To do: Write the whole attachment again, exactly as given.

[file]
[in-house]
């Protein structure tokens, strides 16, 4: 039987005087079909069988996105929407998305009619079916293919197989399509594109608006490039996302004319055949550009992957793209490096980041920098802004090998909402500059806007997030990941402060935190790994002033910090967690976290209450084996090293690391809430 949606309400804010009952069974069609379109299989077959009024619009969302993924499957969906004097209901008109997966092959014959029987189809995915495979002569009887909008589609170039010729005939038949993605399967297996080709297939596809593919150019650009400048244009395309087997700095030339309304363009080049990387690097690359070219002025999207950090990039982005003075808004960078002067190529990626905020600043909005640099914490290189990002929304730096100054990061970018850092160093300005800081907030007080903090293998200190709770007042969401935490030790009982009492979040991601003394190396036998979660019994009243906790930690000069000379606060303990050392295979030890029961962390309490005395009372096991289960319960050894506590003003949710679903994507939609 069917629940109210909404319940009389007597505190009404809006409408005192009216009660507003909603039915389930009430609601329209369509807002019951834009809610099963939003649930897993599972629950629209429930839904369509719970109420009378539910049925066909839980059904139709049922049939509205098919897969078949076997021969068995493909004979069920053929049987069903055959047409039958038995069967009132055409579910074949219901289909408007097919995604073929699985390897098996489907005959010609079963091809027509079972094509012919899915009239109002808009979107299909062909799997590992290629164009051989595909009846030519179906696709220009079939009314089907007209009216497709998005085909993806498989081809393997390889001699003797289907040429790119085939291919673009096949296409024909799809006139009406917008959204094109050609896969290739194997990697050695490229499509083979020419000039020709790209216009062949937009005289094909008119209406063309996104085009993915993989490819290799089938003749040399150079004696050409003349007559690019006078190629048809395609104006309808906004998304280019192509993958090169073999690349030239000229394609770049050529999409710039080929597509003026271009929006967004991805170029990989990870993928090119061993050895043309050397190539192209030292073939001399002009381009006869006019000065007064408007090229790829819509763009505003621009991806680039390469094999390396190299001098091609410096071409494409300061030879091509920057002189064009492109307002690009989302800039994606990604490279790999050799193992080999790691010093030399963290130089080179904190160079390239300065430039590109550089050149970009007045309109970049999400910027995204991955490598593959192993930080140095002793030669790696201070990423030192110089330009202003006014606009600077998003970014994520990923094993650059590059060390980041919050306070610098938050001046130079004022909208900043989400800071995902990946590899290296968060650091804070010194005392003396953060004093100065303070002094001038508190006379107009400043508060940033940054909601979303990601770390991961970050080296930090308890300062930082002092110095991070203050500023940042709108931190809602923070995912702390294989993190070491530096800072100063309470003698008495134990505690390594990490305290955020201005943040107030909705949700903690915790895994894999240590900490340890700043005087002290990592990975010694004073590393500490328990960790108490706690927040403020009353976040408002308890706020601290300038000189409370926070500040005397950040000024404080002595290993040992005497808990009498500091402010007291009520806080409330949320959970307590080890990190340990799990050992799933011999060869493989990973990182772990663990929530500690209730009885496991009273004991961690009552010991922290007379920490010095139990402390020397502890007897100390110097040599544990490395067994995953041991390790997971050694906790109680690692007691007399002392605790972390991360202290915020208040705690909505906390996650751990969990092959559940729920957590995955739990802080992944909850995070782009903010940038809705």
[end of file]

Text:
[in-house]
């Protein structure tokens, strides 16, 4: 039987005087079909069988996105929407998305009619079916293919197989399509594109608006490039996302004319055949550009992957793209490096980041920098802004090998909402500059806007997030990941402060935190790994002033910090967690976290209450084996090293690391809430 949606309400804010009952069974069609379109299989077959009024619009969302993924499957969906004097209901008109997966092959014959029987189809995915495979002569009887909008589609170039010729005939038949993605399967297996080709297939596809593919150019650009400048244009395309087997700095030339309304363009080049990387690097690359070219002025999207950090990039982005003075808004960078002067190529990626905020600043909005640099914490290189990002929304730096100054990061970018850092160093300005800081907030007080903090293998200190709770007042969401935490030790009982009492979040991601003394190396036998979660019994009243906790930690000069000379606060303990050392295979030890029961962390309490005395009372096991289960319960050894506590003003949710679903994507939609 069917629940109210909404319940009389007597505190009404809006409408005192009216009660507003909603039915389930009430609601329209369509807002019951834009809610099963939003649930897993599972629950629209429930839904369509719970109420009378539910049925066909839980059904139709049922049939509205098919897969078949076997021969068995493909004979069920053929049987069903055959047409039958038995069967009132055409579910074949219901289909408007097919995604073929699985390897098996489907005959010609079963091809027509079972094509012919899915009239109002808009979107299909062909799997590992290629164009051989595909009846030519179906696709220009079939009314089907007209009216497709998005085909993806498989081809393997390889001699003797289907040429790119085939291919673009096949296409024909799809006139009406917008959204094109050609896969290739194997990697050695490229499509083979020419000039020709790209216009062949937009005289094909008119209406063309996104085009993915993989490819290799089938003749040399150079004696050409003349007559690019006078190629048809395609104006309808906004998304280019192509993958090169073999690349030239000229394609770049050529999409710039080929597509003026271009929006967004991805170029990989990870993928090119061993050895043309050397190539192209030292073939001399002009381009006869006019000065007064408007090229790829819509763009505003621009991806680039390469094999390396190299001098091609410096071409494409300061030879091509920057002189064009492109307002690009989302800039994606990604490279790999050799193992080999790691010093030399963290130089080179904190160079390239300065430039590109550089050149970009007045309109970049999400910027995204991955490598593959192993930080140095002793030669790696201070990423030192110089330009202003006014606009600077998003970014994520990923094993650059590059060390980041919050306070610098938050001046130079004022909208900043989400800071995902990946590899290296968060650091804070010194005392003396953060004093100065303070002094001038508190006379107009400043508060940033940054909601979303990601770390991961970050080296930090308890300062930082002092110095991070203050500023940042709108931190809602923070995912702390294989993190070491530096800072100063309470003698008495134990505690390594990490305290955020201005943040107030909705949700903690915790895994894999240590900490340890700043005087002290990592990975010694004073590393500490328990960790108490706690927040403020009353976040408002308890706020601290300038000189409370926070500040005397950040000024404080002595290993040992005497808990009498500091402010007291009520806080409330949320959970307590080890990190340990799990050992799933011999060869493989990973990182772990663990929530500690209730009885496991009273004991961690009552010991922290007379920490010095139990402390020397502890007897100390110097040599544990490395067994995953041991390790997971050694906790109680690692007691007399002392605790972390991360202290915020208040705690909505906390996650751990969990092959559940729920957590995955739990802080992944909850995070782009903010940038809705």